If my wife, Jean, and I are any indication, the answer is an emphatic yes! She likes milk chocolate; I raid the candy dish for the dark stuff. She prefers deep, heartfelt conversation; I'm usually satisfied with the highlight reel. We're as different as, well, a night owl (her) and an early bird (me).
If you're married, you could probably count myriad differences between you and your wife. Most are easy to navigate with patience and good communication. Some can be more challenging. It takes effort — and often humility — to recognize the areas where the differences in a marriage can help us thrive.
I'm generally a positive, optimistic guy. When adversity comes, I try to push through it. Early in our marriage, I assumed my wife shared that approach to life. When Jean was going through an especially difficult time, I encouraged her to persevere. She knew I meant well, but her response surprised me. "Jim," she said, "some of us can't pull ourselves up by our bootstraps and just get going." That day I understood for the first time that my wife and I not only had some unique preferences, but we also had completely different approaches to life.
But differences don't have to be obstacles to a healthy marriage. Our spouse's unique qualities are meant to complement our own. In my marriage, sometimes my "we-can-do-this-and-here's-how" attitude is appropriate. Other times my wife just needs me to acknowledge what she's feeling and let her know I care. Understanding the way the Lord has crafted her helps me listen and speak in a more productive way. It makes me a better husband — a better person.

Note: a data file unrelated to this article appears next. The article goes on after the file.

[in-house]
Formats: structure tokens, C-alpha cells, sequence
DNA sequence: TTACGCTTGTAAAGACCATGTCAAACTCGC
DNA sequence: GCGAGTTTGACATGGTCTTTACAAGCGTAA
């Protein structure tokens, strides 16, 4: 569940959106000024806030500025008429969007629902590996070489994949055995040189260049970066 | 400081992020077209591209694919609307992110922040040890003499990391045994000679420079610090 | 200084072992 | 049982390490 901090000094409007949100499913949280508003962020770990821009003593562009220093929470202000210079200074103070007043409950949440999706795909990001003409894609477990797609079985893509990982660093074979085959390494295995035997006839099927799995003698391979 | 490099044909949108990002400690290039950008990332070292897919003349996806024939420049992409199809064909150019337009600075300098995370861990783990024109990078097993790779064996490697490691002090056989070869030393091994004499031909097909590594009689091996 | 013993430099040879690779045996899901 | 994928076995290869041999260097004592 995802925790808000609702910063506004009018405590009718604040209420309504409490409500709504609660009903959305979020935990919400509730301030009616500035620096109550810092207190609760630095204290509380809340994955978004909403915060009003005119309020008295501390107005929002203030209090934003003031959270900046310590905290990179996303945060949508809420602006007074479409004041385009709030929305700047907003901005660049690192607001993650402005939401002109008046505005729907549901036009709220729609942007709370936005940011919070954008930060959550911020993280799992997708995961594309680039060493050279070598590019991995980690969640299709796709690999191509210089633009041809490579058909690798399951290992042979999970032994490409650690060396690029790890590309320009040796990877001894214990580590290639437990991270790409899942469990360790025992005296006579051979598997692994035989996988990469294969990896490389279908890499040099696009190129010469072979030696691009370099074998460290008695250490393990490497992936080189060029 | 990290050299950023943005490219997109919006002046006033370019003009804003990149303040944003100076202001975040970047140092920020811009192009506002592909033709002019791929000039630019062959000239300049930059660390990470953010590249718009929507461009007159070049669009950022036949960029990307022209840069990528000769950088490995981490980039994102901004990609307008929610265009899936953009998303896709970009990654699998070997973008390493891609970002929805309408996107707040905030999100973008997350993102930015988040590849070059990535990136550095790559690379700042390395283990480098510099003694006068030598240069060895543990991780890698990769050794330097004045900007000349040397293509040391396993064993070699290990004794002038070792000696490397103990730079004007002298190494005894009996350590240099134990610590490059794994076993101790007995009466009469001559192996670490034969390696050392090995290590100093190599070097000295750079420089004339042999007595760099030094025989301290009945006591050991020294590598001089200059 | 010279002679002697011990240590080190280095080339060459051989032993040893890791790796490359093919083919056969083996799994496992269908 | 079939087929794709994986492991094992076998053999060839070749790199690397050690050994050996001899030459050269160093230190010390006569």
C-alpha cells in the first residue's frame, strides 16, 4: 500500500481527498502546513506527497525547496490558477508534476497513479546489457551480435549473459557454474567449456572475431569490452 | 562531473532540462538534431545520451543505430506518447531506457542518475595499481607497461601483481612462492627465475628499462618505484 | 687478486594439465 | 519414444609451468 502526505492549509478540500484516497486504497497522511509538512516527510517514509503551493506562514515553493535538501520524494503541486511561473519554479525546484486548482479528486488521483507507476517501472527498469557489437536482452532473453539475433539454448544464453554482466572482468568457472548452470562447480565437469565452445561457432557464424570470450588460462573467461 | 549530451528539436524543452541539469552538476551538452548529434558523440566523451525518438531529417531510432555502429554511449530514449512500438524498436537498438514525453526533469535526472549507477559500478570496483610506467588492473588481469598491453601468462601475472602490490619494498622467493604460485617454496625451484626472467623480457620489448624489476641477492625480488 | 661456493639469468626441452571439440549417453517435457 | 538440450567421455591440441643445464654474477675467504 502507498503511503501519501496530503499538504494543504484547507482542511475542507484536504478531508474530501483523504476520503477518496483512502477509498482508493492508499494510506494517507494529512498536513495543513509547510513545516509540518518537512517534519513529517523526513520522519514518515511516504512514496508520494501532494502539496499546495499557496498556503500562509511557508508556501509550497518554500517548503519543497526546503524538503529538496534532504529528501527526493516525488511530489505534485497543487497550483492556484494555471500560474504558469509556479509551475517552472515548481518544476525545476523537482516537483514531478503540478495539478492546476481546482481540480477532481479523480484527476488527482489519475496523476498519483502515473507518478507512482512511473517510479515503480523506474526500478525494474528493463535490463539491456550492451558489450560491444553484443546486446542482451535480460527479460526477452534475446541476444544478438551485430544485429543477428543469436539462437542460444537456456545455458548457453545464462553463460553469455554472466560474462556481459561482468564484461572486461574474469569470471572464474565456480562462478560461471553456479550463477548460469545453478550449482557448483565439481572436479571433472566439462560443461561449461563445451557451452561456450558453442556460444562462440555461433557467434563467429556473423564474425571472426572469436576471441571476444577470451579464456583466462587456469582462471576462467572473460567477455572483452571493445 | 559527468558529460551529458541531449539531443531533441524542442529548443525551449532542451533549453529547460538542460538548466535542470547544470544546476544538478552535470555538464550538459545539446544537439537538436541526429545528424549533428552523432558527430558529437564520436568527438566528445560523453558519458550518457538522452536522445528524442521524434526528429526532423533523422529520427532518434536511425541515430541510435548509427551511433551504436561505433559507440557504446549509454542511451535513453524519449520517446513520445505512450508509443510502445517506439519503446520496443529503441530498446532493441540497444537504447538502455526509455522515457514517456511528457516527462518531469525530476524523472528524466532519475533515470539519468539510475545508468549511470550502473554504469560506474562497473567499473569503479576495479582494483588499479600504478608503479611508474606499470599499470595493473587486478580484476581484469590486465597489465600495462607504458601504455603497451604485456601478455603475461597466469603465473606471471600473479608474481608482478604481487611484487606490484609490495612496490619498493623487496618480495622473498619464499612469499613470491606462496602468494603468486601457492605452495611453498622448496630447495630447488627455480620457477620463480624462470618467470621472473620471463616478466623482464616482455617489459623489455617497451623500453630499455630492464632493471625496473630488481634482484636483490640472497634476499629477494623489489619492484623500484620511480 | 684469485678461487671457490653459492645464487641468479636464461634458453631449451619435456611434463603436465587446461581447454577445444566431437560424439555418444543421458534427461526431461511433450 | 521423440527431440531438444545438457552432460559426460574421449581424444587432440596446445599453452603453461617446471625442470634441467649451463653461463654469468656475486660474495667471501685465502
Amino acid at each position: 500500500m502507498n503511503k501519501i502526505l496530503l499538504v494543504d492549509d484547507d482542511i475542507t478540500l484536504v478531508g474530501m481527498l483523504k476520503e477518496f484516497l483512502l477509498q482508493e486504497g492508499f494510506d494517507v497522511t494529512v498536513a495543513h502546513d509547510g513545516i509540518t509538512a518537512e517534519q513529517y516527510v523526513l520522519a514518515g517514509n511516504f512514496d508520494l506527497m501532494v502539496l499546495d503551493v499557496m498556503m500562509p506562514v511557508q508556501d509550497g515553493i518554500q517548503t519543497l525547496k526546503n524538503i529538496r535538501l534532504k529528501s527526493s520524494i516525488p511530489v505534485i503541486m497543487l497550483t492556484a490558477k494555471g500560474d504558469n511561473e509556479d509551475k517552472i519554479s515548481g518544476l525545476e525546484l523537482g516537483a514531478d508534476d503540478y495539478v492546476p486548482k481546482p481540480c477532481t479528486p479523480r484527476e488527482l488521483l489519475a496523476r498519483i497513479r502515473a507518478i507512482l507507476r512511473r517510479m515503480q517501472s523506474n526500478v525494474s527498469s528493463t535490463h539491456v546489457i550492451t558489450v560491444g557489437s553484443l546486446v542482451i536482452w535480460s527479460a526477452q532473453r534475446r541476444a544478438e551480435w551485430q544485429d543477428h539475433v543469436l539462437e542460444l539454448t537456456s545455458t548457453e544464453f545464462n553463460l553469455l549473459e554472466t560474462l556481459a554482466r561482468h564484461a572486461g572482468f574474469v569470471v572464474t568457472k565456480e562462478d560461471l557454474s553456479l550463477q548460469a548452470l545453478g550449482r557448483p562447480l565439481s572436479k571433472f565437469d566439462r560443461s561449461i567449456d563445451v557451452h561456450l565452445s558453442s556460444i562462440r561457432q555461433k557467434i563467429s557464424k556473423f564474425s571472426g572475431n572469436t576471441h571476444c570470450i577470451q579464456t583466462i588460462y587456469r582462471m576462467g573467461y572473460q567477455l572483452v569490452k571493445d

On the weekends, it's often easy for me to slip into my role as Mr. Taskmaster. I have a list of things to do: mow the lawn, trim the trees, fix the front door. Jean is constantly thinking about how to use the time I'm home to connect as a family. So she'll make suggestions like, "If you're fixing the door, I'm sure Trent would like to learn how to do that." I'm learning to see Jean's suggestions as opportunities for me to embrace her intuition and connectedness, leveraging it for the good of the whole family.
Jim Daly is president of Focus on the Family and host of the Focus on the Family broadcast.
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This article appeared in the August/September 2012 issue of Thriving Family magazine. Copyright © 2012. ThrivingFamily.com.
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